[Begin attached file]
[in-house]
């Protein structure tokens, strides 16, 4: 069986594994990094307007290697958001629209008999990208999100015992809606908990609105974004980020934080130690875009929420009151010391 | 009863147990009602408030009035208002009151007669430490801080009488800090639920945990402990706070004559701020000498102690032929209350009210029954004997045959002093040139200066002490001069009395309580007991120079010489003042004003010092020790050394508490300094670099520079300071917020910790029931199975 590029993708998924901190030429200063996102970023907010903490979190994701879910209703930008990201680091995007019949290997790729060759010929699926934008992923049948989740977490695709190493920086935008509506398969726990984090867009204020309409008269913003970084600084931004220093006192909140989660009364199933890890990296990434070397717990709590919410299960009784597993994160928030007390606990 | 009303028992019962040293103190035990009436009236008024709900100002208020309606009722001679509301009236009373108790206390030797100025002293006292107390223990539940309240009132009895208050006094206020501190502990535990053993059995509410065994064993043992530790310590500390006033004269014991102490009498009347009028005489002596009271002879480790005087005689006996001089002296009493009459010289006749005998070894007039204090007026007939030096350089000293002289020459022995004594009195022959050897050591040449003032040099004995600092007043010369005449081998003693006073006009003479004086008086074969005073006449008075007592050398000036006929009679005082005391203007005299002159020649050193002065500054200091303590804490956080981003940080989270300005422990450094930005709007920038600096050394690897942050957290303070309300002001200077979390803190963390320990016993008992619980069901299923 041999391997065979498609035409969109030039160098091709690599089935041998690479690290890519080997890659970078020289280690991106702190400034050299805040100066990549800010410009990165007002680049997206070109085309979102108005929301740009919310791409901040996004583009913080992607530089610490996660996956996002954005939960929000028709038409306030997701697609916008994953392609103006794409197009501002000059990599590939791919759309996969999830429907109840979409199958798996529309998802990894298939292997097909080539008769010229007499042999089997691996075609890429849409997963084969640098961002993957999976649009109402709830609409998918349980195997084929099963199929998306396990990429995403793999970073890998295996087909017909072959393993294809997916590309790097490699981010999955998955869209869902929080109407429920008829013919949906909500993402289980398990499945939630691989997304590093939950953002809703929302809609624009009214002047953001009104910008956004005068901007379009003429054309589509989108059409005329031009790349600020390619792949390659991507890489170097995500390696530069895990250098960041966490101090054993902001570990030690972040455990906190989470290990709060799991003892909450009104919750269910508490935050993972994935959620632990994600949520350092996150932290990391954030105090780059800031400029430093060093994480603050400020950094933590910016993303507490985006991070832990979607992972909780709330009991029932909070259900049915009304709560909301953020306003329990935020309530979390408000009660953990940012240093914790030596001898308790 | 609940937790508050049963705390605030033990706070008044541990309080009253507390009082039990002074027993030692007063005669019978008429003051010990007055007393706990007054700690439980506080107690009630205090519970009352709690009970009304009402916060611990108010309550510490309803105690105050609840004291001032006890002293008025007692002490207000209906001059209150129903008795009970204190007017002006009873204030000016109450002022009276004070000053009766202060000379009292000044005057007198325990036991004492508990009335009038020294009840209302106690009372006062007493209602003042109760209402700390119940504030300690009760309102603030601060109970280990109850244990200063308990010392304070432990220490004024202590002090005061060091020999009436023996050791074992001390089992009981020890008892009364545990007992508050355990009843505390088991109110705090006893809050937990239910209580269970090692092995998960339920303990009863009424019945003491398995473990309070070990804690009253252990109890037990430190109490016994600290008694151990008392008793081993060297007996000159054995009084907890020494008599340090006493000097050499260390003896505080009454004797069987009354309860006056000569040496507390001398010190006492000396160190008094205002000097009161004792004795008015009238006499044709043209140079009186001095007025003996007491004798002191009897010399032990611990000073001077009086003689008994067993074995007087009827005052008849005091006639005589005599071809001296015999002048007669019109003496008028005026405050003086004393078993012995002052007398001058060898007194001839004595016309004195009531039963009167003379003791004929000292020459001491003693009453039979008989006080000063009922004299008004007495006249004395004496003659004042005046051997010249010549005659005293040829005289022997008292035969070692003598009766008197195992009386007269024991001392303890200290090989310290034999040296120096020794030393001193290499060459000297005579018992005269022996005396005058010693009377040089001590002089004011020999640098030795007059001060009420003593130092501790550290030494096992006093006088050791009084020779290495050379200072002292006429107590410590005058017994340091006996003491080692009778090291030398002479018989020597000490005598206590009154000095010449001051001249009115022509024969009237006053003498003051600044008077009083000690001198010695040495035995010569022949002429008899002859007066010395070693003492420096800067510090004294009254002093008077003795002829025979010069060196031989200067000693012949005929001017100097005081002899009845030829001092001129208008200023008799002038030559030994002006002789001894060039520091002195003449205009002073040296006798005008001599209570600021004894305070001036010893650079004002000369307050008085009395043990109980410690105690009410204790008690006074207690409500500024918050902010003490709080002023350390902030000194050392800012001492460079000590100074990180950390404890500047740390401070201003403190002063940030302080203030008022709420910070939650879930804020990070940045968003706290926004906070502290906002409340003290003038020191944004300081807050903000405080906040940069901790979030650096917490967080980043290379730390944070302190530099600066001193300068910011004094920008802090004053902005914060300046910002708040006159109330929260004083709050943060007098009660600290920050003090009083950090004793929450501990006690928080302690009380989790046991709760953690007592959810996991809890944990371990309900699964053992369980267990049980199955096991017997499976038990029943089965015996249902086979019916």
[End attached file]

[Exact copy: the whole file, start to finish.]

[in-house]
């Protein structure tokens, strides 16, 4: 069986594994990094307007290697958001629209008999990208999100015992809606908990609105974004980020934080130690875009929420009151010391 | 009863147990009602408030009035208002009151007669430490801080009488800090639920945990402990706070004559701020000498102690032929209350009210029954004997045959002093040139200066002490001069009395309580007991120079010489003042004003010092020790050394508490300094670099520079300071917020910790029931199975 590029993708998924901190030429200063996102970023907010903490979190994701879910209703930008990201680091995007019949290997790729060759010929699926934008992923049948989740977490695709190493920086935008509506398969726990984090867009204020309409008269913003970084600084931004220093006192909140989660009364199933890890990296990434070397717990709590919410299960009784597993994160928030007390606990 | 009303028992019962040293103190035990009436009236008024709900100002208020309606009722001679509301009236009373108790206390030797100025002293006292107390223990539940309240009132009895208050006094206020501190502990535990053993059995509410065994064993043992530790310590500390006033004269014991102490009498009347009028005489002596009271002879480790005087005689006996001089002296009493009459010289006749005998070894007039204090007026007939030096350089000293002289020459022995004594009195022959050897050591040449003032040099004995600092007043010369005449081998003693006073006009003479004086008086074969005073006449008075007592050398000036006929009679005082005391203007005299002159020649050193002065500054200091303590804490956080981003940080989270300005422990450094930005709007920038600096050394690897942050957290303070309300002001200077979390803190963390320990016993008992619980069901299923 041999391997065979498609035409969109030039160098091709690599089935041998690479690290890519080997890659970078020289280690991106702190400034050299805040100066990549800010410009990165007002680049997206070109085309979102108005929301740009919310791409901040996004583009913080992607530089610490996660996956996002954005939960929000028709038409306030997701697609916008994953392609103006794409197009501002000059990599590939791919759309996969999830429907109840979409199958798996529309998802990894298939292997097909080539008769010229007499042999089997691996075609890429849409997963084969640098961002993957999976649009109402709830609409998918349980195997084929099963199929998306396990990429995403793999970073890998295996087909017909072959393993294809997916590309790097490699981010999955998955869209869902929080109407429920008829013919949906909500993402289980398990499945939630691989997304590093939950953002809703929302809609624009009214002047953001009104910008956004005068901007379009003429054309589509989108059409005329031009790349600020390619792949390659991507890489170097995500390696530069895990250098960041966490101090054993902001570990030690972040455990906190989470290990709060799991003892909450009104919750269910508490935050993972994935959620632990994600949520350092996150932290990391954030105090780059800031400029430093060093994480603050400020950094933590910016993303507490985006991070832990979607992972909780709330009991029932909070259900049915009304709560909301953020306003329990935020309530979390408000009660953990940012240093914790030596001898308790 | 609940937790508050049963705390605030033990706070008044541990309080009253507390009082039990002074027993030692007063005669019978008429003051010990007055007393706990007054700690439980506080107690009630205090519970009352709690009970009304009402916060611990108010309550510490309803105690105050609840004291001032006890002293008025007692002490207000209906001059209150129903008795009970204190007017002006009873204030000016109450002022009276004070000053009766202060000379009292000044005057007198325990036991004492508990009335009038020294009840209302106690009372006062007493209602003042109760209402700390119940504030300690009760309102603030601060109970280990109850244990200063308990010392304070432990220490004024202590002090005061060091020999009436023996050791074992001390089992009981020890008892009364545990007992508050355990009843505390088991109110705090006893809050937990239910209580269970090692092995998960339920303990009863009424019945003491398995473990309070070990804690009253252990109890037990430190109490016994600290008694151990008392008793081993060297007996000159054995009084907890020494008599340090006493000097050499260390003896505080009454004797069987009354309860006056000569040496507390001398010190006492000396160190008094205002000097009161004792004795008015009238006499044709043209140079009186001095007025003996007491004798002191009897010399032990611990000073001077009086003689008994067993074995007087009827005052008849005091006639005589005599071809001296015999002048007669019109003496008028005026405050003086004393078993012995002052007398001058060898007194001839004595016309004195009531039963009167003379003791004929000292020459001491003693009453039979008989006080000063009922004299008004007495006249004395004496003659004042005046051997010249010549005659005293040829005289022997008292035969070692003598009766008197195992009386007269024991001392303890200290090989310290034999040296120096020794030393001193290499060459000297005579018992005269022996005396005058010693009377040089001590002089004011020999640098030795007059001060009420003593130092501790550290030494096992006093006088050791009084020779290495050379200072002292006429107590410590005058017994340091006996003491080692009778090291030398002479018989020597000490005598206590009154000095010449001051001249009115022509024969009237006053003498003051600044008077009083000690001198010695040495035995010569022949002429008899002859007066010395070693003492420096800067510090004294009254002093008077003795002829025979010069060196031989200067000693012949005929001017100097005081002899009845030829001092001129208008200023008799002038030559030994002006002789001894060039520091002195003449205009002073040296006798005008001599209570600021004894305070001036010893650079004002000369307050008085009395043990109980410690105690009410204790008690006074207690409500500024918050902010003490709080002023350390902030000194050392800012001492460079000590100074990180950390404890500047740390401070201003403190002063940030302080203030008022709420910070939650879930804020990070940045968003706290926004906070502290906002409340003290003038020191944004300081807050903000405080906040940069901790979030650096917490967080980043290379730390944070302190530099600066001193300068910011004094920008802090004053902005914060300046910002708040006159109330929260004083709050943060007098009660600290920050003090009083950090004793929450501990006690928080302690009380989790046991709760953690007592959810996991809890944990371990309900699964053992369980267990049980199955096991017997499976038990029943089965015996249902086979019916």